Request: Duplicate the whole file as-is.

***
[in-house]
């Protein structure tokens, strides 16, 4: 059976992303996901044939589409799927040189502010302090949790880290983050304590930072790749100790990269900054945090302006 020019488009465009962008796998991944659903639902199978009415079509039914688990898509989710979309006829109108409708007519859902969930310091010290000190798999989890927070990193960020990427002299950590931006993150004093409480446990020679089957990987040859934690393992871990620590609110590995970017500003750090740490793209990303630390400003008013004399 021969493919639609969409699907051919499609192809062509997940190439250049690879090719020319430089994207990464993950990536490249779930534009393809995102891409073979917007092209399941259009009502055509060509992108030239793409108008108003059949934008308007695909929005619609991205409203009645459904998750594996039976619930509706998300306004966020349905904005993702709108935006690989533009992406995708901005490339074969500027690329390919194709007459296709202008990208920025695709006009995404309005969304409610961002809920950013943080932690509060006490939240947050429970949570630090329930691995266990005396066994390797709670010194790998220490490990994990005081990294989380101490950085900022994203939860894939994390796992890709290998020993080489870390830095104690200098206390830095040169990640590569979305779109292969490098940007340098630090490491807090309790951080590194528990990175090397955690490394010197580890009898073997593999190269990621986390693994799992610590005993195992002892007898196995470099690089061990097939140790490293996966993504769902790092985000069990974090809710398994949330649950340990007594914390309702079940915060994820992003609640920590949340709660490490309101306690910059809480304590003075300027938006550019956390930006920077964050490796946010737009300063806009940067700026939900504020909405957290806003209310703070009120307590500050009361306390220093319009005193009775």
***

[in-house]
């Protein structure tokens, strides 16, 4: 059976992303996901044939589409799927040189502010302090949790880290983050304590930072790749100790990269900054945090302006 020019488009465009962008796998991944659903639902199978009415079509039914688990898509989710979309006829109108409708007519859902969930310091010290000190798999989890927070990193960020990427002299950590931006993150004093409480446990020679089957990987040859934690393992871990620590609110590995970017500003750090740490793209990303630390400003008013004399 021969493919639609969409699907051919499609192809062509997940190439250049690879090719020319430089994207990464993950990536490249779930534009393809995102891409073979917007092209399941259009009502055509060509992108030239793409108008108003059949934008308007695909929005619609991205409203009645459904998750594996039976619930509706998300306004966020349905904005993702709108935006690989533009992406995708901005490339074969500027690329390919194709007459296709202008990208920025695709006009995404309005969304409610961002809920950013943080932690509060006490939240947050429970949570630090329930691995266990005396066994390797709670010194790998220490490990994990005081990294989380101490950085900022994203939860894939994390796992890709290998020993080489870390830095104690200098206390830095040169990640590569979305779109292969490098940007340098630090490491807090309790951080590194528990990175090397955690490394010197580890009898073997593999190269990621986390693994799992610590005993195992002892007898196995470099690089061990097939140790490293996966993504769902790092985000069990974090809710398994949330649950340990007594914390309702079940915060994820992003609640920590949340709660490490309101306690910059809480304590003075300027938006550019956390930006920077964050490796946010737009300063806009940067700026939900504020909405957290806003209310703070009120307590500050009361306390220093319009005193009775």